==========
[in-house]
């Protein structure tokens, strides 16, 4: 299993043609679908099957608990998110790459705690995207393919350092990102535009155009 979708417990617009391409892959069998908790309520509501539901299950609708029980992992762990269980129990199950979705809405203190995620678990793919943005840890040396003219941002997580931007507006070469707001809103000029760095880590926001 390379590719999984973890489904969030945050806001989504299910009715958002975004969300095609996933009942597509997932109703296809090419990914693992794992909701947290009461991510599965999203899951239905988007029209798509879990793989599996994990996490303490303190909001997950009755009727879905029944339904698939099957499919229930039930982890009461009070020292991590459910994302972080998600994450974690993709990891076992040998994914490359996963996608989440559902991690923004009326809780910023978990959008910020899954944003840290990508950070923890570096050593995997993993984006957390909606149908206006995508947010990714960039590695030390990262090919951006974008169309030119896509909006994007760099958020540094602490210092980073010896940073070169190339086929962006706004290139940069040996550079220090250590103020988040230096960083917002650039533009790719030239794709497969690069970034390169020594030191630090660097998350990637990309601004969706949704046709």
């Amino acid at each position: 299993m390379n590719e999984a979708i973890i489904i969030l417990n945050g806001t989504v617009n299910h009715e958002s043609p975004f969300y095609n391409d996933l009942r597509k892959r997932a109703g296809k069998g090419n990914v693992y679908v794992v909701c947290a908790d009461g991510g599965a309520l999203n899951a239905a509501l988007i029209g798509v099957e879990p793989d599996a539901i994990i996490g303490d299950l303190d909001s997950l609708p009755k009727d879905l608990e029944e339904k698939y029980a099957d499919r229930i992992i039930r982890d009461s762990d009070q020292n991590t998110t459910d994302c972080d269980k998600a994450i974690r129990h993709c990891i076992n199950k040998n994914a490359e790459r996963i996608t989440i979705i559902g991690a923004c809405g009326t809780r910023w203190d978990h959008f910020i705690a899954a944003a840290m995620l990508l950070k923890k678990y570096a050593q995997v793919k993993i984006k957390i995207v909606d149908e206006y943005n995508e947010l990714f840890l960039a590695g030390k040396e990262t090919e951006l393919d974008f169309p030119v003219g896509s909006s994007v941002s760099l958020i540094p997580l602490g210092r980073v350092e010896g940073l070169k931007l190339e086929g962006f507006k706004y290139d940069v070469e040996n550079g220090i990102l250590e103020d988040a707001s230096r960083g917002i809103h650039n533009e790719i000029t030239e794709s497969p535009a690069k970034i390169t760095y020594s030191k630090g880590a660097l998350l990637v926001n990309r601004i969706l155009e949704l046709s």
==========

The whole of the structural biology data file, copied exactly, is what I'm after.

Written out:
[in-house]
């Protein structure tokens, strides 16, 4: 299993043609679908099957608990998110790459705690995207393919350092990102535009155009 979708417990617009391409892959069998908790309520509501539901299950609708029980992992762990269980129990199950979705809405203190995620678990793919943005840890040396003219941002997580931007507006070469707001809103000029760095880590926001 390379590719999984973890489904969030945050806001989504299910009715958002975004969300095609996933009942597509997932109703296809090419990914693992794992909701947290009461991510599965999203899951239905988007029209798509879990793989599996994990996490303490303190909001997950009755009727879905029944339904698939099957499919229930039930982890009461009070020292991590459910994302972080998600994450974690993709990891076992040998994914490359996963996608989440559902991690923004009326809780910023978990959008910020899954944003840290990508950070923890570096050593995997993993984006957390909606149908206006995508947010990714960039590695030390990262090919951006974008169309030119896509909006994007760099958020540094602490210092980073010896940073070169190339086929962006706004290139940069040996550079220090250590103020988040230096960083917002650039533009790719030239794709497969690069970034390169020594030191630090660097998350990637990309601004969706949704046709």
């Amino acid at each position: 299993m390379n590719e999984a979708i973890i489904i969030l417990n945050g806001t989504v617009n299910h009715e958002s043609p975004f969300y095609n391409d996933l009942r597509k892959r997932a109703g296809k069998g090419n990914v693992y679908v794992v909701c947290a908790d009461g991510g599965a309520l999203n899951a239905a509501l988007i029209g798509v099957e879990p793989d599996a539901i994990i996490g303490d299950l303190d909001s997950l609708p009755k009727d879905l608990e029944e339904k698939y029980a099957d499919r229930i992992i039930r982890d009461s762990d009070q020292n991590t998110t459910d994302c972080d269980k998600a994450i974690r129990h993709c990891i076992n199950k040998n994914a490359e790459r996963i996608t989440i979705i559902g991690a923004c809405g009326t809780r910023w203190d978990h959008f910020i705690a899954a944003a840290m995620l990508l950070k923890k678990y570096a050593q995997v793919k993993i984006k957390i995207v909606d149908e206006y943005n995508e947010l990714f840890l960039a590695g030390k040396e990262t090919e951006l393919d974008f169309p030119v003219g896509s909006s994007v941002s760099l958020i540094p997580l602490g210092r980073v350092e010896g940073l070169k931007l190339e086929g962006f507006k706004y290139d940069v070469e040996n550079g220090i990102l250590e103020d988040a707001s230096r960083g917002i809103h650039n533009e790719i000029t030239e794709s497969p535009a690069k970034i390169t760095y020594s030191k630090g880590a660097l998350l990637v926001n990309r601004i969706l155009e949704l046709s």